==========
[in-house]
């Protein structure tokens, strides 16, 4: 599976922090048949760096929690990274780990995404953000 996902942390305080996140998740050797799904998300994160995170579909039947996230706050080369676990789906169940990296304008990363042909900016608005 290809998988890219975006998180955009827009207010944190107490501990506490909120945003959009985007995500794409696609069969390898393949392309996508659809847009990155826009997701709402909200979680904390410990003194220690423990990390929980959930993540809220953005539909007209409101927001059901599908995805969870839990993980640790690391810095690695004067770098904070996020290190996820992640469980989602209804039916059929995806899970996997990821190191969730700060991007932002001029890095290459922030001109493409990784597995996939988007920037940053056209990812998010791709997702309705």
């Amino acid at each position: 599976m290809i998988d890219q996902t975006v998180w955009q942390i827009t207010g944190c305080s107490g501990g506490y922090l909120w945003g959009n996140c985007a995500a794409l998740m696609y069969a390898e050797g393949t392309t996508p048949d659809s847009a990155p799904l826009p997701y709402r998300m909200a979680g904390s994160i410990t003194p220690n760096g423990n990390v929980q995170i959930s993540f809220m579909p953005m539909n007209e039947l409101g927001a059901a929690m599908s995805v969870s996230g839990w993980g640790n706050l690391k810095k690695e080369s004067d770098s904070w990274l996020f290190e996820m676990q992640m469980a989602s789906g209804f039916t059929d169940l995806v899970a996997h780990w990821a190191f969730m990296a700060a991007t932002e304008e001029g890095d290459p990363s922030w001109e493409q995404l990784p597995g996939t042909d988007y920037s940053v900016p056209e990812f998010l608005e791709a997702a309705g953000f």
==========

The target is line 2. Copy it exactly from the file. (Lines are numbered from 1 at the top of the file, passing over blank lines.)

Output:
């Protein structure tokens, strides 16, 4: 599976922090048949760096929690990274780990995404953000 996902942390305080996140998740050797799904998300994160995170579909039947996230706050080369676990789906169940990296304008990363042909900016608005 290809998988890219975006998180955009827009207010944190107490501990506490909120945003959009985007995500794409696609069969390898393949392309996508659809847009990155826009997701709402909200979680904390410990003194220690423990990390929980959930993540809220953005539909007209409101927001059901599908995805969870839990993980640790690391810095690695004067770098904070996020290190996820992640469980989602209804039916059929995806899970996997990821190191969730700060991007932002001029890095290459922030001109493409990784597995996939988007920037940053056209990812998010791709997702309705």